Spanish lawmakers yesterday opened a historic session to approve 76-year-old King Juan Carlos’ abdication, paving the way for his son, Felipe, to take the throne despite anti-royalist protests.
Nine days after Juan Carlos called an end to a 39-year reign that guided Spain from dictatorship to democracy, parliament prepared for the future King Felipe VI to inherit the crown.
Spanish Prime Minister Mariano Rajoy opened the debate by defending the king and the monarchy, which he called “the best symbol of the unity of the state.”
“Spain is a parliamentary monarchy with deep roots because Spaniards want it to be so,” he added.
The abdication law is backed by the ruling conservative Popular Party, the main opposition Socialists and the small centrist UPyD party, which together have 300 seats in the 350-seat lower house of parliament.
Once passed by the lower house, the succession will then have to be approved by the Senate, Spain’s upper house of parliament, which will vote on the bill on Tuesday.
The 46-year-old Prince Felipe is expected to be sworn in by parliament two days later.
Anti-monarchist activists called for protests outside the building during the debate.
The succession must be enshrined in law under Spain’s 1978 constitution.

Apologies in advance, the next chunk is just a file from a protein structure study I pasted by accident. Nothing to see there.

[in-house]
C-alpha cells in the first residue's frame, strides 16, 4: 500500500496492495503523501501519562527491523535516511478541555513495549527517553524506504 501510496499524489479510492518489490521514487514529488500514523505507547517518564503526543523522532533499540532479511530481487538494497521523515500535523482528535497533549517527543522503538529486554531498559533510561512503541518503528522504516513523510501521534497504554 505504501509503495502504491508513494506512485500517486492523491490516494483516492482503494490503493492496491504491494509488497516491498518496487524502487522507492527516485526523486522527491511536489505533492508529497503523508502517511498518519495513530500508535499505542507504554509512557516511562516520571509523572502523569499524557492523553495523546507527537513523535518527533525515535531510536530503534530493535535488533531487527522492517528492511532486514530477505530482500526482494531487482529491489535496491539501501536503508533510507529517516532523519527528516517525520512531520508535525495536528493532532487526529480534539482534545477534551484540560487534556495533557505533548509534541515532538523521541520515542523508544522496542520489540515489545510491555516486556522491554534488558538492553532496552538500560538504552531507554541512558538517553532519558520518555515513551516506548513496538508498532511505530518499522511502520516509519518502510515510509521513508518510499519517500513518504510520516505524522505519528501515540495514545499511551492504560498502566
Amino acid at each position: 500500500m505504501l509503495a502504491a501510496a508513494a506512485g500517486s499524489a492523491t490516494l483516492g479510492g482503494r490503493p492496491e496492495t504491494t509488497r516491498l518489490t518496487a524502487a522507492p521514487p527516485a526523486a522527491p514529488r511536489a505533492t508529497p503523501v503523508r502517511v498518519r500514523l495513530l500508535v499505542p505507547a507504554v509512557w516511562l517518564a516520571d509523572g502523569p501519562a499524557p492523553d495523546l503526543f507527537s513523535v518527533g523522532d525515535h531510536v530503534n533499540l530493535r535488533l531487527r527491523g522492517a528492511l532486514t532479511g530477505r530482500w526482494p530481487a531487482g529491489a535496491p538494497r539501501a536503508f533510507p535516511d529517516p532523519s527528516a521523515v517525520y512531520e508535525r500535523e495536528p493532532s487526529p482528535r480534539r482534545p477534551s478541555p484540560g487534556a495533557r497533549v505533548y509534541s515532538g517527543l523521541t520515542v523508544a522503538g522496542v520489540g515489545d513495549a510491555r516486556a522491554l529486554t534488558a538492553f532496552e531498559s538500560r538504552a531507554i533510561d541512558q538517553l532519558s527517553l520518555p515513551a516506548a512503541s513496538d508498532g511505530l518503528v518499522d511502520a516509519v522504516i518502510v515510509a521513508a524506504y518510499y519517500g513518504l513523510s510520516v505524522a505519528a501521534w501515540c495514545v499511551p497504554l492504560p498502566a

Juan Carlos won widespread respect for defending Spain’s democracy, notably appearing on television to thwart an attempted military coup in February 1981.
However, gaffes and a corruption scandal centered on his youngest daughter Cristina and her husband, Inaki Urdangarin, sent his popularity diving in the dying days of his reign.
Felipe, a former Olympic yachtsman married to glamorous former television news presenter Letizia, with whom he has two daughters, eight-year-old Leonor and seven-year-old Sofia, commands greater popular support.
Nevertheless, tiny left-wing and regional parties, including the United Left coalition and the Catalan separatist Catalan Republic Left, have said they will vote against the law and instead call for a referendum on the future of the monarchy.
A few Socialist lawmakers have asked for a free vote on the law.
During the debate Socialist leader Alfredo Perez Rubalcaba defended Spain’s 1978 constitution, which established a parliamentary democracy with the king as a mostly ceremonial head of state saying it “paved the way for peace.”
Other parties, such as the conservative Catalan nationalist CiU party, plan to abstain.
A majority of Spaniards, 62 percent, want a referendum on the future of the monarchy at some point, according to a Metroscopia poll published on Sunday in top-selling center-left newspaper El Pais.
If such a plebiscite were held, nearly one voter in two, or 49 percent, would prefer to have a monarchy with Felipe as king while 36 percent would support a republic, according to the poll.
A separate survey by Sigma Dos published by center-right newspaper El Mundo on Monday found popular support for the monarchy has climbed since Juan Carlos announced his abdication.